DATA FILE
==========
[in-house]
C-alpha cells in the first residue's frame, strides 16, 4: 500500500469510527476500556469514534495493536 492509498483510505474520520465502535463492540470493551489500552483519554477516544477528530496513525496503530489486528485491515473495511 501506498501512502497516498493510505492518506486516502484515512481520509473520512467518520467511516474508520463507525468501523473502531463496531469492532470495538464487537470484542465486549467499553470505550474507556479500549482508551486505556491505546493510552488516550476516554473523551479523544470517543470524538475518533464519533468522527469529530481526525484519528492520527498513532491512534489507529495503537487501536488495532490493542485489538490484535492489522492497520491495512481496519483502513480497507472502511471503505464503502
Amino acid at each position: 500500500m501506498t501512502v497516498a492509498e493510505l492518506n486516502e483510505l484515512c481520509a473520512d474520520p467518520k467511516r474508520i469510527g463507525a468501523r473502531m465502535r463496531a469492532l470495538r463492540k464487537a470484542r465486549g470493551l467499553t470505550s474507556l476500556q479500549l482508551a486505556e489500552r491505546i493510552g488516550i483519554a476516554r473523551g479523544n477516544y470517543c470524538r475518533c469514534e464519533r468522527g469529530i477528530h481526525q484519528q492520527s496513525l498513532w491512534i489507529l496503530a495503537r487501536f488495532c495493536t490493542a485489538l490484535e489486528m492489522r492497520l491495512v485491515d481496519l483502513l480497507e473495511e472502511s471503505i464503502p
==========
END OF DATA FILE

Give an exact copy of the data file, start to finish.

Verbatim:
[in-house]
C-alpha cells in the first residue's frame, strides 16, 4: 500500500469510527476500556469514534495493536 492509498483510505474520520465502535463492540470493551489500552483519554477516544477528530496513525496503530489486528485491515473495511 501506498501512502497516498493510505492518506486516502484515512481520509473520512467518520467511516474508520463507525468501523473502531463496531469492532470495538464487537470484542465486549467499553470505550474507556479500549482508551486505556491505546493510552488516550476516554473523551479523544470517543470524538475518533464519533468522527469529530481526525484519528492520527498513532491512534489507529495503537487501536488495532490493542485489538490484535492489522492497520491495512481496519483502513480497507472502511471503505464503502
Amino acid at each position: 500500500m501506498t501512502v497516498a492509498e493510505l492518506n486516502e483510505l484515512c481520509a473520512d474520520p467518520k467511516r474508520i469510527g463507525a468501523r473502531m465502535r463496531a469492532l470495538r463492540k464487537a470484542r465486549g470493551l467499553t470505550s474507556l476500556q479500549l482508551a486505556e489500552r491505546i493510552g488516550i483519554a476516554r473523551g479523544n477516544y470517543c470524538r475518533c469514534e464519533r468522527g469529530i477528530h481526525q484519528q492520527s496513525l498513532w491512534i489507529l496503530a495503537r487501536f488495532c495493536t490493542a485489538l490484535e489486528m492489522r492497520l491495512v485491515d481496519l483502513l480497507e473495511e472502511s471503505i464503502p